FLL is the second program offered by FIRST, aiming to draw in late elementary and middle school students, teaching them critical thinking, team building, and presentation skills. A little more expensive to run than the JrFLL ($895/team), it also provides an opportunity for the parents to get more involved with the program - and with the right environment, teach them as well.

Recommended: 9 - 16 year olds

FIRST Tech Challenge (FTC):

FTC is the third program from FIRST, heavily focusing on improving science, technology, engineering, and math (STEM) skills and based on cost ($1025/team approximately) and longevity (parts from the kit can be reused year to year) is more accessible to schools than the fourth program (FIRST Robotics Competition, $10,000+/team). Using programming and engineering skills, teams build a robot to compete in scenarios that change from year to year with help from mentors and parents, and have the opportunity to receive awards in design, community outreach, and win scholarships for college.

Recommended: Grades 7 - 12 is a free, online code-teaching platform that was funded by YCombinator and focuses on education through technical skills. NYC Mayor Michael Bloomberg famously signed up for their Code Year challenge in 2012, and they have expanded their offerings to include a program specifically aimed at afterschool programs and provides a $100 credit for every female student that completes their 12 hour JavaScript course.

Recommended: Middle School and High School students

Rails Girls/Women Who Code:

Rails Girls and Women Who Code initiatives are already underway in Athens. The first Rails Girls workshop in April had 40+ attendees, and a second one is in the works for October. By encouraging women to get involved with coding and learning computer science (and the non-technical skills that are associated with it), we can improve opportunities for women in development and encourage more diversity in our community at large in Athens.

Recommended: High School students and beyond

Free IT Athens training partnership:

Technical literacy - knowing how technology works on a whole - is a necessity for most jobs any more, and is unfortunately an unattractive prospect for many. Free IT Athens is an established resource in Athens and working with them to create a program to teach technical literacy and other aspects of computing and technology will enable adults of all ages to have a better foundation from which they can grow.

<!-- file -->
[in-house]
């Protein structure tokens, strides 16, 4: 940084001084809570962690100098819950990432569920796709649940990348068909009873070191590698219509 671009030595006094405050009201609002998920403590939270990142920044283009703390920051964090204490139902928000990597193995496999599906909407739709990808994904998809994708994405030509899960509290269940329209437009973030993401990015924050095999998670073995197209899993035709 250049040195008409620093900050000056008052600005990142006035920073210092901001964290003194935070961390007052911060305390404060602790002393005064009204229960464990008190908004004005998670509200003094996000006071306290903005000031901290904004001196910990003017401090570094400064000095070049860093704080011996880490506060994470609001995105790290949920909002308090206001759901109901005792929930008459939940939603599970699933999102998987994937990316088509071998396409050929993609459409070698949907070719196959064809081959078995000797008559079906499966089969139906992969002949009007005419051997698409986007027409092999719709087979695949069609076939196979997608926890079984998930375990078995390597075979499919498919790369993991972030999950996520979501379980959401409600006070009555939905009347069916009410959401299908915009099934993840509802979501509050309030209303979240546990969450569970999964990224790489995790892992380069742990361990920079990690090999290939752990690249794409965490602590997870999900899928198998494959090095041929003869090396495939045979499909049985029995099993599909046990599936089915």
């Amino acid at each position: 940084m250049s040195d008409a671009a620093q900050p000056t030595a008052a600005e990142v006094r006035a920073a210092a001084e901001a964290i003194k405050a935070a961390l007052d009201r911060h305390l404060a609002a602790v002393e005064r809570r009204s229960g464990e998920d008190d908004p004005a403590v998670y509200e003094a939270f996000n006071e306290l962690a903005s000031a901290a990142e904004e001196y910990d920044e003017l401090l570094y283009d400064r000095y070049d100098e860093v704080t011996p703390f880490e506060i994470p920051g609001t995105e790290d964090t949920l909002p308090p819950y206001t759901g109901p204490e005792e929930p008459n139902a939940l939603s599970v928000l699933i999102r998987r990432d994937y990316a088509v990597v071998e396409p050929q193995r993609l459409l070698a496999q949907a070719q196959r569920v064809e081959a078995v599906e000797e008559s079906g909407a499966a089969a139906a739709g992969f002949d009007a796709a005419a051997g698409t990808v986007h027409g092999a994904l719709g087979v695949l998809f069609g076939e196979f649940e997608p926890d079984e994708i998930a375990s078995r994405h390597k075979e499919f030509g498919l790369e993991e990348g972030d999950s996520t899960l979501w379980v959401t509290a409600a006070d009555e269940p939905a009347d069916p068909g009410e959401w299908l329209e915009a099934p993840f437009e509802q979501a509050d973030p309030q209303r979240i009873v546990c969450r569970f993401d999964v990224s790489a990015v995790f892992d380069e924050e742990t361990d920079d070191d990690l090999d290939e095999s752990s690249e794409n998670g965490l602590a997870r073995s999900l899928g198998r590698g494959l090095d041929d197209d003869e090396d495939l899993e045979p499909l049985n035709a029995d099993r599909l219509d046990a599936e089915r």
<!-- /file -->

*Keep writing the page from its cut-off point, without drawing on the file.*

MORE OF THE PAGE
Summer Camp:

Using the National Day of Civic Hacking and the NASA Space Apps challenge as a template and challenge repository, we could design a summer camp that brings in students to work on challenges as a team and present their solution to a panel of judges who can give them feedback and support on implementing their solution. Details still need to be worked out, but having students from UGA and attendees from the Rails Girls workshop act as coaches would not only give those coaches an opportunity to give back to the community, but also show them that there are reasons to stay in Athens during the summer and potentially beyond graduation.

Recommended: Middle School and High School students

National Day of Civic Hacking/NASA Space Apps challenge:

These events tend to have a heavy developer presence, but we need more community involvement from non-technical professionals as well. Getting students, teachers, and local officials involved can help us make a bigger impact and impress the importance of being involved in civic government as a citizen.


We've had visits from the GA Secretary of State, but we need more local involvement at the local level. How can we improve accessibility to data collected by the county if the managers of those resources aren't available to provide access? Give us what is needed to solve the challenge, and we can do the work.

Money is always a problem. Follow through is a problem. Having a limited resource pool (or the perception of one) stops conversations before they start. Buy in from civic officials is a challenge. We can only solve these problems with persistence, team work, and awareness.